> 5. Section 3 defines sender-constrained access tokens in terms of the
> confirmation key claims (e.g., RFC 7800 for JWT). However, the OAuth 2.0
> Pop Architecture draft defines sender constraint and key confirmation as
> different things (
> raft-ietf-oauth-pop-architecture-08#section-6.2). The draft should decide
> which of those it is implementing and if sender constraint is intended,
> then reusing the confirmation key claims seems misleading. (I think this
> mTLS draft is doing key confirmation so should drop the language about
> sender constrained tokens).

I will say again that choosing names and terminology is difficult...

Although I must admit that I started using "sender constrained" somewhat
indiscriminately at first and it's just sort of stuck. At the time I was
trying to incorporate bits of draft-sakimura-oauth-jpop in a way that might
help bring on and keep the authors of that draft onboard with this mtls
draft. In retrospect it looks like I did that part wrong anyway. But that
was the thinking at the time and the history, for whatever it's worth. More
recently, Nat was requesting that "sender constrained" be included in the
title. So there's that too.

In defense of my mistake, however, if there's a line between "sender
constrained" and "key confirmation" tokens, it's a bit of a fuzzy line. And
I'd argue that what this draft is doing pretty close to the line.

But ultimately I think you are right that what this mtls draft is doing
with access tokens is more accurately described with the key confirmation

So, yes, the draft should probably drop (or at least minimize) the language
about sender constrained. I'll do that in the next draft version, barring
big objections from the WG.

The tricky thing with making that change is that there a client and server
metadata parameters with the name "mutual_tls_sender_constrained_access_tokens"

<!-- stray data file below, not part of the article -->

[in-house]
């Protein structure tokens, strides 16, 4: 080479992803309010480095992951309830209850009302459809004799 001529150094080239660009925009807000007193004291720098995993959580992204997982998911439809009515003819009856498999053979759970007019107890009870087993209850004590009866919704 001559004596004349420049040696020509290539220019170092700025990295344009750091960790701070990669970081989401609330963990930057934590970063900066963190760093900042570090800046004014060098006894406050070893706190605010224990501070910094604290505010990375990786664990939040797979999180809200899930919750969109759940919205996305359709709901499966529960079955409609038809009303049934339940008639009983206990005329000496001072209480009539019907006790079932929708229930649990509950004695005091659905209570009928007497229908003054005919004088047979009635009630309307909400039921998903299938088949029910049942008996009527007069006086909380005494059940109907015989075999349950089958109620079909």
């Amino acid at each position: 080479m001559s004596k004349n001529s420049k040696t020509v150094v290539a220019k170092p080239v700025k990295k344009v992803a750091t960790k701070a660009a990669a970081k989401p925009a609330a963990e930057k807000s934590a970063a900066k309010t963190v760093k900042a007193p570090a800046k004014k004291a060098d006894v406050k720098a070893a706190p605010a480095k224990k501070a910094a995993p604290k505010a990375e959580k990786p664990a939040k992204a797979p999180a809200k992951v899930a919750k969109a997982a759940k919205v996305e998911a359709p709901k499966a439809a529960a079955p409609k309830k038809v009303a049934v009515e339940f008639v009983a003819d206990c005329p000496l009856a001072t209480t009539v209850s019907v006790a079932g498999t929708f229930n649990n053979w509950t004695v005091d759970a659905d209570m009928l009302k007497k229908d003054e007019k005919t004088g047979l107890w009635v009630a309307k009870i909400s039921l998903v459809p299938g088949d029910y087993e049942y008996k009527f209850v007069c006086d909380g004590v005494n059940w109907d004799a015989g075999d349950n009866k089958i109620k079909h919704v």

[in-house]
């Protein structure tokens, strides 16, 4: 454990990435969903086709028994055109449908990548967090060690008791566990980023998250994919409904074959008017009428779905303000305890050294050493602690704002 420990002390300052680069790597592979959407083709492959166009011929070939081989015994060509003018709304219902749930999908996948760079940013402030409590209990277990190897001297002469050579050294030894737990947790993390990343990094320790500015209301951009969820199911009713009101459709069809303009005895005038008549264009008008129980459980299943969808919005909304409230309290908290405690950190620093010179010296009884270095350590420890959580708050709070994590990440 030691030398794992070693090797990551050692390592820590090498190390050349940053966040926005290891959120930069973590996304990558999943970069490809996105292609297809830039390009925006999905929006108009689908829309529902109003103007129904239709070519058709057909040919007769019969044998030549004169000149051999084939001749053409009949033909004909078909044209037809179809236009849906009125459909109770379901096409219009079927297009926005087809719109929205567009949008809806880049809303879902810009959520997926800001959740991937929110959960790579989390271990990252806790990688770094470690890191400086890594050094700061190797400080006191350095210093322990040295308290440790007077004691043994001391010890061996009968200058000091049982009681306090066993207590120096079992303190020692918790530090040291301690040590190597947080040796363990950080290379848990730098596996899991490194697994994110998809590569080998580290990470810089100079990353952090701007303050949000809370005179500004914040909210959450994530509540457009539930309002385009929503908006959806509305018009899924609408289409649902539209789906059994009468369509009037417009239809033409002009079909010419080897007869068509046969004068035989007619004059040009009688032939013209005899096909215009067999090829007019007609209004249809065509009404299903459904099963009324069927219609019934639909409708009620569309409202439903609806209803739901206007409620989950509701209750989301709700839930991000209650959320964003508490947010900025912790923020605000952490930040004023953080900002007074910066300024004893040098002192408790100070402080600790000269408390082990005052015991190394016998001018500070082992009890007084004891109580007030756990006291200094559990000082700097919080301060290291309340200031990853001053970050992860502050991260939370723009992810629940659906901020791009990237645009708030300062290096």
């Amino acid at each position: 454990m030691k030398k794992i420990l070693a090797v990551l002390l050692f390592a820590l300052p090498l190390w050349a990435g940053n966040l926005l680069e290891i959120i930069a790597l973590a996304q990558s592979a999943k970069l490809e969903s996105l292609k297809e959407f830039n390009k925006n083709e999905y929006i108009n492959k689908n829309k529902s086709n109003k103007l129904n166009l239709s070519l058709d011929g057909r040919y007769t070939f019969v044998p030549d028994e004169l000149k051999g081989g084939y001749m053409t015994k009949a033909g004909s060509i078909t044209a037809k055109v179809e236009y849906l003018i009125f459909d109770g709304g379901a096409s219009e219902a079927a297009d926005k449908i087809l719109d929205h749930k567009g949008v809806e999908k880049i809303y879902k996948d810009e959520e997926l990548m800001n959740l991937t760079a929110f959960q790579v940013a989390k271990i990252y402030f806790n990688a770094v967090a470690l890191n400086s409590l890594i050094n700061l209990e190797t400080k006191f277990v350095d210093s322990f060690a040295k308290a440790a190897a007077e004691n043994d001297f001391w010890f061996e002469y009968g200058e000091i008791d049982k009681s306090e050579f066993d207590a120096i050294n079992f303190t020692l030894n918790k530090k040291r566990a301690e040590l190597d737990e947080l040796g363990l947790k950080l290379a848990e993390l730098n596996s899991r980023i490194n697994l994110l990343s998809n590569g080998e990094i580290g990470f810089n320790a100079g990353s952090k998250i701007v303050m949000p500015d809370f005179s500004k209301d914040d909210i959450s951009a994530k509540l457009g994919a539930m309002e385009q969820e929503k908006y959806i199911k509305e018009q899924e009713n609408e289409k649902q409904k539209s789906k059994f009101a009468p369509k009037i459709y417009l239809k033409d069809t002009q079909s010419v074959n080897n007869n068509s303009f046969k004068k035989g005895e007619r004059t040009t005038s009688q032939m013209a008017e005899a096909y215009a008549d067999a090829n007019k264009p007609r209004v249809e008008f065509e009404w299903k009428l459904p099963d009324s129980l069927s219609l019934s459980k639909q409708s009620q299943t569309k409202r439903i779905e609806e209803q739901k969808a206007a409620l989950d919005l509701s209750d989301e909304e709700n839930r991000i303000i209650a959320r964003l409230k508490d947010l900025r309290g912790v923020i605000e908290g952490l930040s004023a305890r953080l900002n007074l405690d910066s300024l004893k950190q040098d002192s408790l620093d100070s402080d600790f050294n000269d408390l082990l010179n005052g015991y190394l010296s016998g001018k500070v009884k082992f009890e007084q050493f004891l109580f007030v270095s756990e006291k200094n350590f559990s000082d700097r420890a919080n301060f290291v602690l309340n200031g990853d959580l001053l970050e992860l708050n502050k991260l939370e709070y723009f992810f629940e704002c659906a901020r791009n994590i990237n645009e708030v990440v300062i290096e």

that should probably also change. But that would be a breaking change (of
sorts anyway), which shouldn't be taken lightly at this stage. I feel that
some explicit okays from the WG are needed before doing so (rough consensus
stye) . Any WG members want to weigh in here and help get a "sense of the
group" concerning changing those metadata names?

> 6. The OAuth 2.0 PoP Architecture draft says (
> ):
>          Strong, fresh session keys:
>                 Session keys MUST be strong and fresh.  Each session
> deserves an
>                 independent session key, i.e., one that is generated
> specifically
>                 for the intended use.  In context of OAuth this means that
> keying
>                 material is created in such a way that can only be used by
> the
>                 combination of a client instance, protected resource, and
>                 authorization scope.
> However, the mTLS draft section 3 (
> raft-ietf-oauth-mtls-07#section-3) says:
>         The client makes protected resource requests as described in
>         [RFC6750], however, those requests MUST be made over a mutually
>         authenticated TLS connection using the same certificate that was
> used
>         for mutual TLS at the token endpoint.
> These two statements are contradictory: the OAuth 2.0 PoP architecture
> effectively requires a fresh key-pair to be used for every access token
> request, whereas this draft proposes reusing the same long-lived client
> certificate for every single access token and every resource server.
> In the self-signed case (and even in the CA case, with a bit of work -
> e.g., it is
> perfectly possible for the client to generate a fresh key-pair for each
> access token and include the certificate on the token request (e.g., as per
> ution-03#section-5.1 - in which case an appropriate “alg” value should